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New Drug Offers Hope to Patients With Life-Threatening Heart Condition

People diagnosed with a life-threatening heart condition have been given fresh hope thanks to a ground-breaking new drug, researchers say.

A study shows that patients with transthryretin amyloid cardiomyopathy, (ATTR-CM), now the most commonly diagnosed form of amyloidosis (protein build up in the body), benefited significantly when they took the drug Acoramidis.

 Left untreated, clumps of protein build up on the heart preventing it from working properly, ultimately leading to heart failure and death within three to six years.
Experts suggest the true prevalence of ATTR-CM is not known as it remains underdiagnosed.
The trial of more than 600 patients found that those taking the drug, developed by researchers from the Royal Free Hospital and UCL, were less likely to be admitted to hospital from a heart-related issue, could walk further and were less likely to die compared with those taking the dummy drug.

UCL’s Professor Julian Gillmore, research lead at the NAC and primary investigator of the global trial, said: “The results from the study are exciting for patients and researchers as we now have a further effective treatment option for ATTR-CM.

“In every measure patients receiving Acoramidis did significantly better than those on the placebo, from a reduction in mortality and cardiovascular hospitalisations to improved physical functioning as measured by a walking test.

“We are hoping that this drug will become widely available to patients with ATTR-CM by the end of 2024.”

Professor Gillmore added: “ATTR-CM used to be thought of as a rare cause of heart failure but the number of people being diagnosed as well as those being diagnosed early in the disease course has dramatically increased, largely due to improvements in imaging which themselves were developed at the National Amyloidosis Centre.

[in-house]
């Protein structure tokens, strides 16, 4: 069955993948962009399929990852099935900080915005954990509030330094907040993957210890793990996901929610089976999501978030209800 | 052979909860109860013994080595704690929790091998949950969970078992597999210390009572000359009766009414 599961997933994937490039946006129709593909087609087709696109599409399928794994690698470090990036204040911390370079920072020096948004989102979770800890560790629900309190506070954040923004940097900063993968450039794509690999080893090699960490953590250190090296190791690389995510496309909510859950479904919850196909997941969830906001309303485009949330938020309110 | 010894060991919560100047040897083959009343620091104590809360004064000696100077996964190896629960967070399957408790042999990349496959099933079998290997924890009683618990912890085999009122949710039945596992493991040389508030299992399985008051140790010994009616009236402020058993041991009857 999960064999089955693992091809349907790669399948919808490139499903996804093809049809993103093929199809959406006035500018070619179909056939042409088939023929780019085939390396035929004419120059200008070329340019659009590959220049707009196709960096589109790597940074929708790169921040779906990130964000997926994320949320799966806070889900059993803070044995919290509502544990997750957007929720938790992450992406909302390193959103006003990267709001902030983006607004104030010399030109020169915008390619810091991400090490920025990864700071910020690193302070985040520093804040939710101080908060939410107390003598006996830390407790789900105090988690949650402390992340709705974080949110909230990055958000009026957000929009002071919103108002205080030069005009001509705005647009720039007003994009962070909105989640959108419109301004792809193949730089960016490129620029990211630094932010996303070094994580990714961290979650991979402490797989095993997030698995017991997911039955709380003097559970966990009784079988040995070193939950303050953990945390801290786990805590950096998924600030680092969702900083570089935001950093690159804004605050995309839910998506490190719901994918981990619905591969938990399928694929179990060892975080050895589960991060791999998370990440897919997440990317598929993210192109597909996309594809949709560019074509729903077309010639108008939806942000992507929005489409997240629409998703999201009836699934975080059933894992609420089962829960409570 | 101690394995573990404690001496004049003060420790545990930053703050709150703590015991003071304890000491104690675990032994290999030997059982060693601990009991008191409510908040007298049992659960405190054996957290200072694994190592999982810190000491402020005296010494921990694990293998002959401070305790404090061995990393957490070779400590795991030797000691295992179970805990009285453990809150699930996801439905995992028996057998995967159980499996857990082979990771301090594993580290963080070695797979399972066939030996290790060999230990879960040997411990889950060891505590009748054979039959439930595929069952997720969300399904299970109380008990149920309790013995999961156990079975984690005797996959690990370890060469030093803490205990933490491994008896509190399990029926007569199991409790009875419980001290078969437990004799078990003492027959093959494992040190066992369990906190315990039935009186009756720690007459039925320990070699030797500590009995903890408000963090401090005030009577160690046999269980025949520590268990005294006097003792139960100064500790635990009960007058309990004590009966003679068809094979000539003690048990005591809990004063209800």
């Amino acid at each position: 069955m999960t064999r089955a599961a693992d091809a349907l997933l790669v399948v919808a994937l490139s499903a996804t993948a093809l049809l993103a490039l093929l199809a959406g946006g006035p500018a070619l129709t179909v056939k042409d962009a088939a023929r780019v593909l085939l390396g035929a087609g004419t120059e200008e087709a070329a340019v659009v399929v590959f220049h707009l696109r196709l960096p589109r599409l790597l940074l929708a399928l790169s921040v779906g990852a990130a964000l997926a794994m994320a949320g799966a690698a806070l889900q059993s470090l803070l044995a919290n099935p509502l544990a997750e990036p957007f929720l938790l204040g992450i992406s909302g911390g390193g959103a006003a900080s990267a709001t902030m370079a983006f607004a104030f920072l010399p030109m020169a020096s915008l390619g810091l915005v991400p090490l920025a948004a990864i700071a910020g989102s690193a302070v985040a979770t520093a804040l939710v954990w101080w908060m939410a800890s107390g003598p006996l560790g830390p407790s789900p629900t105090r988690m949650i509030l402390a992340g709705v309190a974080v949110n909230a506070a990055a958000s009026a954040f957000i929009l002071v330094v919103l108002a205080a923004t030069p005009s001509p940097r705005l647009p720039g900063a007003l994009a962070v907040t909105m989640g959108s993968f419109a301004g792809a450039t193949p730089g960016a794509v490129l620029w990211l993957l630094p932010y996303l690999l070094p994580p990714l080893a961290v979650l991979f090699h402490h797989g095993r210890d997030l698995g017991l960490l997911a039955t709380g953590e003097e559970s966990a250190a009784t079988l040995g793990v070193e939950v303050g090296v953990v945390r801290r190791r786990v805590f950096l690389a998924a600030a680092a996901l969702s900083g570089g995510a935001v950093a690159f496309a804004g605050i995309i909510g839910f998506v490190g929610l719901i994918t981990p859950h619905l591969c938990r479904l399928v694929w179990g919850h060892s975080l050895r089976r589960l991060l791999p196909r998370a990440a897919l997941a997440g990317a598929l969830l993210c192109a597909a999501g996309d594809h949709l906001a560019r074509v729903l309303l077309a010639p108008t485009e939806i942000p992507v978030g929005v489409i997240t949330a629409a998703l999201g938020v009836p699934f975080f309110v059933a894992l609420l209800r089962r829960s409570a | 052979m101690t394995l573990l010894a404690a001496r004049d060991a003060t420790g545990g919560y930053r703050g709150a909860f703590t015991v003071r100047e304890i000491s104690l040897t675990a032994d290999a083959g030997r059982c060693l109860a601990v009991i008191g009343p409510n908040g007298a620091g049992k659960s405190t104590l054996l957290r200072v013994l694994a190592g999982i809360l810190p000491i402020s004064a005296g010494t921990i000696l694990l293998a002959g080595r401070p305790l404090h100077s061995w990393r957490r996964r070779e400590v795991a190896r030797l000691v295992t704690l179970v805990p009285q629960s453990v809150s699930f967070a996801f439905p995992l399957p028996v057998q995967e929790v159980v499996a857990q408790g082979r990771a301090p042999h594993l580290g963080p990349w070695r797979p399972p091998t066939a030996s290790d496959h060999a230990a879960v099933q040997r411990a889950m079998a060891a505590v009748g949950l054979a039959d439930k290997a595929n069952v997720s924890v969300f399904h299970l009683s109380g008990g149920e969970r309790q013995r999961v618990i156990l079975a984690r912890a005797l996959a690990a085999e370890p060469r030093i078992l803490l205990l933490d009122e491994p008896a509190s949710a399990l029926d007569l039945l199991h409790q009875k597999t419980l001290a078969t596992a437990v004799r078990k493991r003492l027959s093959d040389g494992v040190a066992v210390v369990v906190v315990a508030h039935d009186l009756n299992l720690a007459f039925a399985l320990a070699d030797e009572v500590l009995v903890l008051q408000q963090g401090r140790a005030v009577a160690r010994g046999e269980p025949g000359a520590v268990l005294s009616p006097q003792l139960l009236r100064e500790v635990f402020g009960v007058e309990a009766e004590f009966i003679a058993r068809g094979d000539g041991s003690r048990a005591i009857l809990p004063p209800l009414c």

“These are beautiful data because all of the treatments for amyloidosis have been shown to work better if patients are treated earlier in the course of the disease and we will finally have an effective treatment to offer UK patients with ATTR-CM.

“In the vast majority of patients receiving Acoramidis within the trial we saw disease improvement or stability as a result of treatment with the drug.”

Stephen Neil, 71, who was diagnosed with ATTR-CM in 2019, was one of more than 600 people who took part in the global study.

The former Royal Navy diver, said: “I count myself lucky; firstly, that I was diagnosed and referred so quickly to the National Amyloidosis Centre and then that I was deemed a suitable candidate to be put straight on the trial.”

Stephen does not know whether he was given the drug or a placebo during his time on the 30-month trial.

But once the trial had finished everyone who took part was offered the opportunity to take the drug.

Mr Neil, who lives in Portsmouth with his wife Pauline was diagnosed with ATTR-CM after he was referred to hospital for an MRI scan for an irregular rhythm.

The drug works by stabilising the transthyretin protein to stop it falling apart, thereby preventing amyloid formation.

Patients enrolled in the trial simply had to take two tablets in the morning and two in the evening.

The Independent


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